Families Of Prisoners Hospitalized With COVID Often Cannot Get Critical Details

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MCI-Norfolk. (Michael Norton/SHNS)
MCI-Norfolk. (Michael Norton/SHNS)

Last month, Carmen Berry heard her 57-year-old son, Nelson Rodriquez, was taken from MCI-Norfolk, where he's been incarcerated, and hospitalized with COVID-19. Another prisoner called to tell the family.

"He has health issues, so we were really worried," Berry explains. "My heart fell to my stomach."

When she called the Massachusetts Department of Correction to find out more, Berry says she was told the DOC could not provide protected health information about a prisoner.

"I wasn't asking for a diagnosis or a prognosis, I just wanted to know where he was," Berry says.

Berry says DOC staff told her that for security reasons they couldn't reveal to her, or her son's health care proxy, where her son was. She says she was also told that no one really knew.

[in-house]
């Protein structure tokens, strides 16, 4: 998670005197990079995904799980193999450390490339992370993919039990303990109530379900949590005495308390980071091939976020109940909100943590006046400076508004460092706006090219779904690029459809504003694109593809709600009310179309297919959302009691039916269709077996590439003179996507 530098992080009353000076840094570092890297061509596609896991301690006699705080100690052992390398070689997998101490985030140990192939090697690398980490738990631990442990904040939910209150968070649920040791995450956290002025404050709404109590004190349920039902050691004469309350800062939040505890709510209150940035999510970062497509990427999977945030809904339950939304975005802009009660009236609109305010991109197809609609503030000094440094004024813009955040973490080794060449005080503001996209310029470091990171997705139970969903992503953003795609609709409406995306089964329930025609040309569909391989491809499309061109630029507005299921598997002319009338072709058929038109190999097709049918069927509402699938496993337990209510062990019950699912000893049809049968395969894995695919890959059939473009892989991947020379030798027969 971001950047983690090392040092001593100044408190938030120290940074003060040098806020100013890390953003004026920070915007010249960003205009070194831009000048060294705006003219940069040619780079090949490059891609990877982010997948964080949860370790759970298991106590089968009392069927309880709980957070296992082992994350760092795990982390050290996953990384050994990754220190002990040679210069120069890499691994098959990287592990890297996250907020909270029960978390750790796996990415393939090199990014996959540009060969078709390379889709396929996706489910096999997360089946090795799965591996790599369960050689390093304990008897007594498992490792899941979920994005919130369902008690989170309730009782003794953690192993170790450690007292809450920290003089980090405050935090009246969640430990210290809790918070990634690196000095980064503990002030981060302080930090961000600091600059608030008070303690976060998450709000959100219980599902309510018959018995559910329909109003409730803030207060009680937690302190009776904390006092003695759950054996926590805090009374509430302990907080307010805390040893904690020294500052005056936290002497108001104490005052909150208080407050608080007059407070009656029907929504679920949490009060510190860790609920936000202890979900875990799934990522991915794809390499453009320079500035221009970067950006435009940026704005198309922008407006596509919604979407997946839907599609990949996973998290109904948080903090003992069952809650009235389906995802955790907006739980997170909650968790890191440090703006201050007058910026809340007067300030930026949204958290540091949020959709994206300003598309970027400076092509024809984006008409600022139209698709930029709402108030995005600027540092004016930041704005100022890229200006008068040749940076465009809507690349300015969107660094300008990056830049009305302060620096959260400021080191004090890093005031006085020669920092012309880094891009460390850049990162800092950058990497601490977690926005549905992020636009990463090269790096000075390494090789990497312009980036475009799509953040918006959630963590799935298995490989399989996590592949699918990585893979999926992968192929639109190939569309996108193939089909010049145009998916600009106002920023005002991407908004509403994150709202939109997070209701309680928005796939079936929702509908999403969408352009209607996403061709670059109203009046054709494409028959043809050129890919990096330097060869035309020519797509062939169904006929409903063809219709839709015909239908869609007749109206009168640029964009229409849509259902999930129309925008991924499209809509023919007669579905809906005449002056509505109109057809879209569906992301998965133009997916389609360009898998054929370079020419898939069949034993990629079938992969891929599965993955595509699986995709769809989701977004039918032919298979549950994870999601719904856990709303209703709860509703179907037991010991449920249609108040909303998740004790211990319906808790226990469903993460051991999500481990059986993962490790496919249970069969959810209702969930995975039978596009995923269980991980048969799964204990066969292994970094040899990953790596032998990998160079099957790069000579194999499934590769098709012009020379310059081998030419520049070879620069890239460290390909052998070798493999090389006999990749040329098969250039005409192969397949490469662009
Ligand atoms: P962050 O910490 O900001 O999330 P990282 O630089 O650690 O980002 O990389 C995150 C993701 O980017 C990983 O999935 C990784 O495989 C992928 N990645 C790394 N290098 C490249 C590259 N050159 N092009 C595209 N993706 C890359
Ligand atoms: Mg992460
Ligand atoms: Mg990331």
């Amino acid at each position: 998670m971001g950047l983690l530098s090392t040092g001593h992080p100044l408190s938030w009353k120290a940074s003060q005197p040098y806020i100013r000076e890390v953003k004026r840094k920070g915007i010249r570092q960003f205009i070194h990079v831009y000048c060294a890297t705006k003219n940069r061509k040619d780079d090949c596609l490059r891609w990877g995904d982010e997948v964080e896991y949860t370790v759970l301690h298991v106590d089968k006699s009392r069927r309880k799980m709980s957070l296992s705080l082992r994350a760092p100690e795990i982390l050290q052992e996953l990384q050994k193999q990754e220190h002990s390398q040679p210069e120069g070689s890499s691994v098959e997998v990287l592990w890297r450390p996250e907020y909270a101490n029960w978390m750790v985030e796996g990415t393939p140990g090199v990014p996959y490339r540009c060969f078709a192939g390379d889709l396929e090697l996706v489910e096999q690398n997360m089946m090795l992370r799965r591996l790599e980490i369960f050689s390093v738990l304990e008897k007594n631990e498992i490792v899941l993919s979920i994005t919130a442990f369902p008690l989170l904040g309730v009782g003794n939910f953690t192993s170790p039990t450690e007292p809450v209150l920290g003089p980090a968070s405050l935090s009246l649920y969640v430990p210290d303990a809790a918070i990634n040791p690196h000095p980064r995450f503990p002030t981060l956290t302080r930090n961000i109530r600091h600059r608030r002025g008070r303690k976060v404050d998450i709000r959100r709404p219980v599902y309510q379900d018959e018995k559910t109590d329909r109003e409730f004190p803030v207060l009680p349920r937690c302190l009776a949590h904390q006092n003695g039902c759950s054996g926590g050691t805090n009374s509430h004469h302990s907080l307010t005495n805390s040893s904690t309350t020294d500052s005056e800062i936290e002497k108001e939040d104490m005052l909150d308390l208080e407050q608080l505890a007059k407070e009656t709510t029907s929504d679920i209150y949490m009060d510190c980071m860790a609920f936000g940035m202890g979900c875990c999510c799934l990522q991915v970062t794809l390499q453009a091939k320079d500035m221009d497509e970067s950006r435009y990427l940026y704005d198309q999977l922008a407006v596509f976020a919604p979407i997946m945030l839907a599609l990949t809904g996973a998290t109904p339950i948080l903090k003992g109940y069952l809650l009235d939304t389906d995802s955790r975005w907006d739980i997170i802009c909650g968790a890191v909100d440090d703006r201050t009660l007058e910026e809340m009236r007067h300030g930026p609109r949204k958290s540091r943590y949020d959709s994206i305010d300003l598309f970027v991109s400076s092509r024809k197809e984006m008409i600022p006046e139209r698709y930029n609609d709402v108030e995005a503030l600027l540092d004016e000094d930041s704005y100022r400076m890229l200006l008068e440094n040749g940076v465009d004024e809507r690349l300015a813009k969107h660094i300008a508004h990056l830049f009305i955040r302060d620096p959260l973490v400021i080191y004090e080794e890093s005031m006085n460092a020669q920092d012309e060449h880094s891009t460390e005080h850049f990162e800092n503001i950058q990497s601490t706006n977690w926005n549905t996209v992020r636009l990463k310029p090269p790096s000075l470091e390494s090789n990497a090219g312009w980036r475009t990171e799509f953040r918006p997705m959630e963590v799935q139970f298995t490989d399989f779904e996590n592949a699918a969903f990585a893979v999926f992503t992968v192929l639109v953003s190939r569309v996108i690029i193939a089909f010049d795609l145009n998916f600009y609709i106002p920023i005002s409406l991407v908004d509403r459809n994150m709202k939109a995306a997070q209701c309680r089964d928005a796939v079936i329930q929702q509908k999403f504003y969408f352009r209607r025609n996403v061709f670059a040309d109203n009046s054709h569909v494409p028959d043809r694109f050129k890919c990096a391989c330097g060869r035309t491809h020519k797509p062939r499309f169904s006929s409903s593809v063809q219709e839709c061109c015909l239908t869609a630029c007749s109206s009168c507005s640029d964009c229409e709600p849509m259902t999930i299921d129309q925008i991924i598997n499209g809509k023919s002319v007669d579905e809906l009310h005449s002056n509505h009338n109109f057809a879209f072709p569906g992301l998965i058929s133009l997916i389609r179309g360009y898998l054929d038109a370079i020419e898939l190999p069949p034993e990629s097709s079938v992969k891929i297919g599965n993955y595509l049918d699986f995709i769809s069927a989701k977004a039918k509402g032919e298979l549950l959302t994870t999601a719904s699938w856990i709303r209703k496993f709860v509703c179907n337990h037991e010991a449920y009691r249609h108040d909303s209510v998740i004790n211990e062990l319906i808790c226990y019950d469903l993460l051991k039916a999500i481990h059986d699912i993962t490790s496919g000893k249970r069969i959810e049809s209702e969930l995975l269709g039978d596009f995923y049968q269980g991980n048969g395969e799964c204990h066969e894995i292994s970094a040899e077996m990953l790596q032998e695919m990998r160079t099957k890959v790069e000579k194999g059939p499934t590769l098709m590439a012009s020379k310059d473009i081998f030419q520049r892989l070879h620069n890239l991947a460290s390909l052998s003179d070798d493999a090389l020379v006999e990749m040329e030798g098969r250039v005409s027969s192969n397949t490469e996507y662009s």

"I said, 'If you are the superintendent, or you're the DOC, and you don't know where he is, we're in trouble,' " Berry recalls. "I just felt so powerless."

At the time, there was a large COVID outbreak at Norfolk, and prisoners had died. Rodriquez has spent more than 20 years incarcerated, most of them at Norfolk on a second-degree murder conviction.

Why Families Struggle To Get Health Information

Several Massachusetts correctional facilities are currently grappling with outbreaks of the virus. In this second surge, there have been hundreds of new infections in jails and prisons, and the number of prisoners who have died from COVID-19 has nearly doubled in the past six weeks.

Rodriquez is among at least 18 Massachusetts prisoners currently hospitalized with COVID-19. DOC policies allow for health information to be provided to a prisoner's emergency contact, as long as the prisoner has signed the proper release form. Information can also be provided to a health care proxy or attorney, and there is a chain of command to be followed when health information is released.